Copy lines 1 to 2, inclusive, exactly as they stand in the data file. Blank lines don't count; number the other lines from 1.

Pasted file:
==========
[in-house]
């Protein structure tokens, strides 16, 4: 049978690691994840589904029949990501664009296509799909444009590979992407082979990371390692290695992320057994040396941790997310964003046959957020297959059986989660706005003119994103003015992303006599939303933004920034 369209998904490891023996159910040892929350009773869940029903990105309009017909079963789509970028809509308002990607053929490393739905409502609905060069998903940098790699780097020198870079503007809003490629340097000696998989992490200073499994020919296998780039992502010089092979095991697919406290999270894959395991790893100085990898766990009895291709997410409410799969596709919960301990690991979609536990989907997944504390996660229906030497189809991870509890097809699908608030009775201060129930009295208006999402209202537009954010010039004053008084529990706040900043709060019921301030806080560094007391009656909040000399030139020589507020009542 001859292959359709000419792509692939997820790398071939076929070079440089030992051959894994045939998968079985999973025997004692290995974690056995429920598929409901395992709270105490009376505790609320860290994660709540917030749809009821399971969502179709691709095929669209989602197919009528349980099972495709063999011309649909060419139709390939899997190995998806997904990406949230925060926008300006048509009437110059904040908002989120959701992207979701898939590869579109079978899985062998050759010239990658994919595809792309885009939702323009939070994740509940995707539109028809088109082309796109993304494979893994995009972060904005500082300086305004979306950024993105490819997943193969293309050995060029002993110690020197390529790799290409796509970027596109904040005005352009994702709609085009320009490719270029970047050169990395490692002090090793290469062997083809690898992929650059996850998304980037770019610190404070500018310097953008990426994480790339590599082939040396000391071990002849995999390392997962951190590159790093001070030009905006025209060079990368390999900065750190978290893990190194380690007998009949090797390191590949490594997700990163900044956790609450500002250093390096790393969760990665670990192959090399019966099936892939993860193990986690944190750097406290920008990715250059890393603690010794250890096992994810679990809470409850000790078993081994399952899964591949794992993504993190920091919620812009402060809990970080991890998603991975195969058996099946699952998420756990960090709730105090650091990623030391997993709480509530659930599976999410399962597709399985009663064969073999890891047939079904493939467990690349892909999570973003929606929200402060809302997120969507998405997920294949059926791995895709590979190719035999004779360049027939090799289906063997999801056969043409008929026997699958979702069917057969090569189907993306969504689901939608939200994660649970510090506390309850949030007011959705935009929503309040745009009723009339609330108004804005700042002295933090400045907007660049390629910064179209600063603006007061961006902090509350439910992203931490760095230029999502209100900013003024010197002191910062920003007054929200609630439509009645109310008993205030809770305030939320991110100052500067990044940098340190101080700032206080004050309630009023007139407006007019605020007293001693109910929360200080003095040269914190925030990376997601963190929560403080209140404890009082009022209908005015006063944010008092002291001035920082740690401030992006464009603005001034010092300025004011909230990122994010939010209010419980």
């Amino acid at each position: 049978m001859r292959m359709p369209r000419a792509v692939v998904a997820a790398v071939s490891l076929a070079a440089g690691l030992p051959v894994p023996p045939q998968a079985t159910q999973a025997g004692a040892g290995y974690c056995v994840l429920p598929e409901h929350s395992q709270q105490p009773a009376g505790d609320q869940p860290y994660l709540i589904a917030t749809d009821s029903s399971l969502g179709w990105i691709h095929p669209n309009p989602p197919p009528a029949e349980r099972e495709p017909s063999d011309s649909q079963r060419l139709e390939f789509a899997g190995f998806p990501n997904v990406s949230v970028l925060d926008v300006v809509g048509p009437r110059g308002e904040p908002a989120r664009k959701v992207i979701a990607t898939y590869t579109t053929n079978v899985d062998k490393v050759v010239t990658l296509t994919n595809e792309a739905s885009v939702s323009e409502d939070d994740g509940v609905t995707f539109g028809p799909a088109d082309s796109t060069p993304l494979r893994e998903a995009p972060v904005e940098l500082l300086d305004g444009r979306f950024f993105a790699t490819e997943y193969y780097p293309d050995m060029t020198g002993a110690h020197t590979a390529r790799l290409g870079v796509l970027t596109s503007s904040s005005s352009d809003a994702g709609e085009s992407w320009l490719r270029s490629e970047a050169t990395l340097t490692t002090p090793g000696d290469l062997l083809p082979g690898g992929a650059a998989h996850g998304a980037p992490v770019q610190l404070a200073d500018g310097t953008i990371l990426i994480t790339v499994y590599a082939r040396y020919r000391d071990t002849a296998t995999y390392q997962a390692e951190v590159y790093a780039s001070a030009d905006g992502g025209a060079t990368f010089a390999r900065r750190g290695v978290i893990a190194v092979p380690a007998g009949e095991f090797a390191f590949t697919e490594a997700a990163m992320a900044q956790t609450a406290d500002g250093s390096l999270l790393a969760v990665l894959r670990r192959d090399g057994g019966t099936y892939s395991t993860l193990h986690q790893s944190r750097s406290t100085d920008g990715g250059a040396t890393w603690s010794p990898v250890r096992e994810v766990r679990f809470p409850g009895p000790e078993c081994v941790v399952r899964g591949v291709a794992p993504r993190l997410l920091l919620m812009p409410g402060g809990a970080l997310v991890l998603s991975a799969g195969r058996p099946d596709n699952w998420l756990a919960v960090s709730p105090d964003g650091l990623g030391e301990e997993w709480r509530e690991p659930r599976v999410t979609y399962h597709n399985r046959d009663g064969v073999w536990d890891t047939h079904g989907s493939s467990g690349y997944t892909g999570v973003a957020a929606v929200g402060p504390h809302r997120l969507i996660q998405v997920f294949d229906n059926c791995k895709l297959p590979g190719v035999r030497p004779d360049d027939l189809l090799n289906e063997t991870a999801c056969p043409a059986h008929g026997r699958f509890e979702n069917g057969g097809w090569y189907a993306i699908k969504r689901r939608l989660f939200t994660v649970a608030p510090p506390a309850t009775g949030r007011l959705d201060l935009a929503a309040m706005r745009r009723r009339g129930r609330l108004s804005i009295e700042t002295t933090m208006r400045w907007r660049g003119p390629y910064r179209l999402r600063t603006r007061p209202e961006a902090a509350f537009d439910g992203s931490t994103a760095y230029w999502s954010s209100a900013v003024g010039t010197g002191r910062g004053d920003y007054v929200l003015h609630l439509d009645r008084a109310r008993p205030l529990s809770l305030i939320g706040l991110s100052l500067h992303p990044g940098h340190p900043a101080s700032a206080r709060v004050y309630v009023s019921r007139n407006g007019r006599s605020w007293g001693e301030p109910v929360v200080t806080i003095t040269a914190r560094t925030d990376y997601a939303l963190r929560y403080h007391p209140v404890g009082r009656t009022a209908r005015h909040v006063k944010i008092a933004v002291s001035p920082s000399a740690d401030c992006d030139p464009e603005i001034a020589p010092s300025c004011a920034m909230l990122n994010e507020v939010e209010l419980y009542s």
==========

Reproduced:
[in-house]
């Protein structure tokens, strides 16, 4: 049978690691994840589904029949990501664009296509799909444009590979992407082979990371390692290695992320057994040396941790997310964003046959957020297959059986989660706005003119994103003015992303006599939303933004920034 369209998904490891023996159910040892929350009773869940029903990105309009017909079963789509970028809509308002990607053929490393739905409502609905060069998903940098790699780097020198870079503007809003490629340097000696998989992490200073499994020919296998780039992502010089092979095991697919406290999270894959395991790893100085990898766990009895291709997410409410799969596709919960301990690991979609536990989907997944504390996660229906030497189809991870509890097809699908608030009775201060129930009295208006999402209202537009954010010039004053008084529990706040900043709060019921301030806080560094007391009656909040000399030139020589507020009542 001859292959359709000419792509692939997820790398071939076929070079440089030992051959894994045939998968079985999973025997004692290995974690056995429920598929409901395992709270105490009376505790609320860290994660709540917030749809009821399971969502179709691709095929669209989602197919009528349980099972495709063999011309649909060419139709390939899997190995998806997904990406949230925060926008300006048509009437110059904040908002989120959701992207979701898939590869579109079978899985062998050759010239990658994919595809792309885009939702323009939070994740509940995707539109028809088109082309796109993304494979893994995009972060904005500082300086305004979306950024993105490819997943193969293309050995060029002993110690020197390529790799290409796509970027596109904040005005352009994702709609085009320009490719270029970047050169990395490692002090090793290469062997083809690898992929650059996850998304980037770019610190404070500018310097953008990426994480790339590599082939040396000391071990002849995999390392997962951190590159790093001070030009905006025209060079990368390999900065750190978290893990190194380690007998009949090797390191590949490594997700990163900044956790609450500002250093390096790393969760990665670990192959090399019966099936892939993860193990986690944190750097406290920008990715250059890393603690010794250890096992994810679990809470409850000790078993081994399952899964591949794992993504993190920091919620812009402060809990970080991890998603991975195969058996099946699952998420756990960090709730105090650091990623030391997993709480509530659930599976999410399962597709399985009663064969073999890891047939079904493939467990690349892909999570973003929606929200402060809302997120969507998405997920294949059926791995895709590979190719035999004779360049027939090799289906063997999801056969043409008929026997699958979702069917057969090569189907993306969504689901939608939200994660649970510090506390309850949030007011959705935009929503309040745009009723009339609330108004804005700042002295933090400045907007660049390629910064179209600063603006007061961006902090509350439910992203931490760095230029999502209100900013003024010197002191910062920003007054929200609630439509009645109310008993205030809770305030939320991110100052500067990044940098340190101080700032206080004050309630009023007139407006007019605020007293001693109910929360200080003095040269914190925030990376997601963190929560403080209140404890009082009022209908005015006063944010008092002291001035920082740690401030992006464009603005001034010092300025004011909230990122994010939010209010419980």